Off to Cancer Unit for a check-up. Husband slept really badly, having to get up pretty much every 45 minutes to pee. He was so tired he asked me to drive to the hospital. He enjoys driving and finds it easy so it’s not insignificant that he doesn’t feel up to it.
We meet W in the waiting room. We first met the day of Husband’s first chemo. W was hooked up to a drip, cheerfully explaining how things worked. Today he’s smiling but the strain shows through the smile and he’s clearly very worried. Yesterday’s blood results showed a drop so he may have to postpone chemo for a week. He’s just been invited by one of the nurses ‘for a chat’… He exited soon after, just managing to smile, delayed by a week.
We meet a young couple who’ve just been sent up from Haematology, looking like rabbits caught in headlights. Fortunately they have someone older with them who seems to have been here before. He smiles, refers to the waiting room as ‘the reality room’. I’m so glad he’s with them. They’re so very young. They look so scared, shell-shocked. She tells me ‘I wish we’d been given a bit of warning, just a little bit’ before facing the cancer unit. The first thing you see (apart from walls which try to be a cheerful light primrose yellow but which in fact look a bit sickly and will never look clean even though they are) is the treatment room. The waiting room is off to the side but right in front of you looms a room with scary looking machines and lots of people on drips.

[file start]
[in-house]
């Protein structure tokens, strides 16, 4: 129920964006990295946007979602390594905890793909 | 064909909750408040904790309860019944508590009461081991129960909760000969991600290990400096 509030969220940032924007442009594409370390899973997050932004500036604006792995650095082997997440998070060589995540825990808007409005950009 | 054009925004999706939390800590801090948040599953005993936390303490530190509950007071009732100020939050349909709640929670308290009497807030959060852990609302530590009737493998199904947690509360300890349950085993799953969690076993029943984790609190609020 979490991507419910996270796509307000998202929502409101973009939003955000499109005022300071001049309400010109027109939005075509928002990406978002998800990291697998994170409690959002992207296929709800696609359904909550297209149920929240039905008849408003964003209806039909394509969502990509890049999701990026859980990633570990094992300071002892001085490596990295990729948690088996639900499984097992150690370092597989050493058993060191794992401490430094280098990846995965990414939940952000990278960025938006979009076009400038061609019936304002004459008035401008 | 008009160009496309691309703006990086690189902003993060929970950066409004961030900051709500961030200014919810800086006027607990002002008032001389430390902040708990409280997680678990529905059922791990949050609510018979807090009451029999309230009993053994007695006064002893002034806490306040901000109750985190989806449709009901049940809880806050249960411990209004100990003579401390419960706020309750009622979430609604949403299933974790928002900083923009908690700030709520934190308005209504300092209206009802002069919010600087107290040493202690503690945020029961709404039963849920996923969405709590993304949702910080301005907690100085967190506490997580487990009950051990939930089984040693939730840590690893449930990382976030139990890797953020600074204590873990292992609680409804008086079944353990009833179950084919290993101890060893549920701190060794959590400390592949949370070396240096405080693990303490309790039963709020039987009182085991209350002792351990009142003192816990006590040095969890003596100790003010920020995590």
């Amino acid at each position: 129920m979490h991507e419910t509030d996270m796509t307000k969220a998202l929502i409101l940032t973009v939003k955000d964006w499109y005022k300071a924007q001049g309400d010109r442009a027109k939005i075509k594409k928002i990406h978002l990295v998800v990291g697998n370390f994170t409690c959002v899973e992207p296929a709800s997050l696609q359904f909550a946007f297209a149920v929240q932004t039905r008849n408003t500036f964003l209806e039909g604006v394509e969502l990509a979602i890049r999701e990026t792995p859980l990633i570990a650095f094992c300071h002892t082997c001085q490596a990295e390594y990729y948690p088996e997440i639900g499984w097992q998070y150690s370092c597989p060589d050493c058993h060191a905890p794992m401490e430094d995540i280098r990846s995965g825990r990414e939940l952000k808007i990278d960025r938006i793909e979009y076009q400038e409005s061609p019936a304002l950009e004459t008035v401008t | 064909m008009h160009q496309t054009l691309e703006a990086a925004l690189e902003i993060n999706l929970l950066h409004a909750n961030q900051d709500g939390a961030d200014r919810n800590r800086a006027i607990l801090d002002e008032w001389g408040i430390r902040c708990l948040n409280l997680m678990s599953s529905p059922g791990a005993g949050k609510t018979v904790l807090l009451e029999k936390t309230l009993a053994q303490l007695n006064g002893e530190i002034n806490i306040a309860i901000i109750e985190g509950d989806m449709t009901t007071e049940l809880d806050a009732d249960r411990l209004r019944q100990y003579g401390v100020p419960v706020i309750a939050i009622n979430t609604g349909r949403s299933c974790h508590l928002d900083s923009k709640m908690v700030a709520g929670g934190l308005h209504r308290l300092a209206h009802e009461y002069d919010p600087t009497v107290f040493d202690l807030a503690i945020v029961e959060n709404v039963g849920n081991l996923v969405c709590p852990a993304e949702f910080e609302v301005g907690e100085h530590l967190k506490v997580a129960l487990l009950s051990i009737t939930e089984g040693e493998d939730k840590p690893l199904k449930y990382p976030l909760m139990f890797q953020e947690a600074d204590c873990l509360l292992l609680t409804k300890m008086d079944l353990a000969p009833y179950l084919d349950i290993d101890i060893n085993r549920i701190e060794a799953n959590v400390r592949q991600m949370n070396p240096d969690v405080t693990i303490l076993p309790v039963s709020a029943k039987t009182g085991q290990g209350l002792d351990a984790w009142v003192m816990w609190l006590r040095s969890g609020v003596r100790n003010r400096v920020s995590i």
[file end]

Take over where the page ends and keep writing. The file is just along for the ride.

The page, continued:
‘Young man’ says he ‘didn’t make the link’ between being sent to Haematology and possibly having cancer. It’s terrifying how quickly this world becomes normal and yet it’s crucial. Cancer is horribly common, people live well with it for years even when they can’t be cured. And so very many people ARE cured. And research continues to improve things further, both for those who can be cured and for those whose cancer can only be managed, slowed down. It can be fought. But they don’t know that yet. They’re new to this horrible room, to this horrible disease. They will find a way through this but it won’t be easy. There are no easy routes.
It’s been such a long wait today – nearly 3 hours from arriving to have blood taken and actually getting to see the doctor. We should be getting good at waiting by now. Turns out the doc is on his own today and with new patients needing extra time it’s hardly surprising there’s a delay. We’re grateful that this is a relatively routine appointment (in theory). We’ve already had the bad news.
Husband is feeling much better today but we won’t know anything until we get the blood results.
They’re fine 🙂 – red cells up from 95 last week to 103 and platelets up from 227 (already fine) to 330. We cheer. Doc Inscrutable looks up with what appears to be alarm: “It’s too soon to know what this means”. We reassure him that we know that but it’s just good that for once the numbers are going in the right direction! We’re glad not to have reason for discouragement. His face broke into a warm understanding smile. He usually plays his cards very close to his chest but we clearly have his permission to not feel discouraged 🙂 … but not to feel encouraged yet.
We book in for another blood test a few days before the next chemo and we escape.
We took the dog for a short walk but it was very cold and he who doesn’t feel the cold got too cold. He overdid it, even though it was a walk of no more than 10 minutes. It seems to be a bit like ME that way: the cold makes everything much more difficult. He’s much more sensitive to changes in temperature (particularly the cold) than he used to be and is learning that sometimes he just has to give in and go to bed, particularly if he gets very cold and fatigued. His legs really ached today, in a way he hasn’t ever experienced before chemo.
My years with ME have taught me about trying to manage muscle pain and fatigue and it’s proving quite helpful for Husband. ME can feel like it’s killing you but it’s not. This is like a much more sinister version of ME.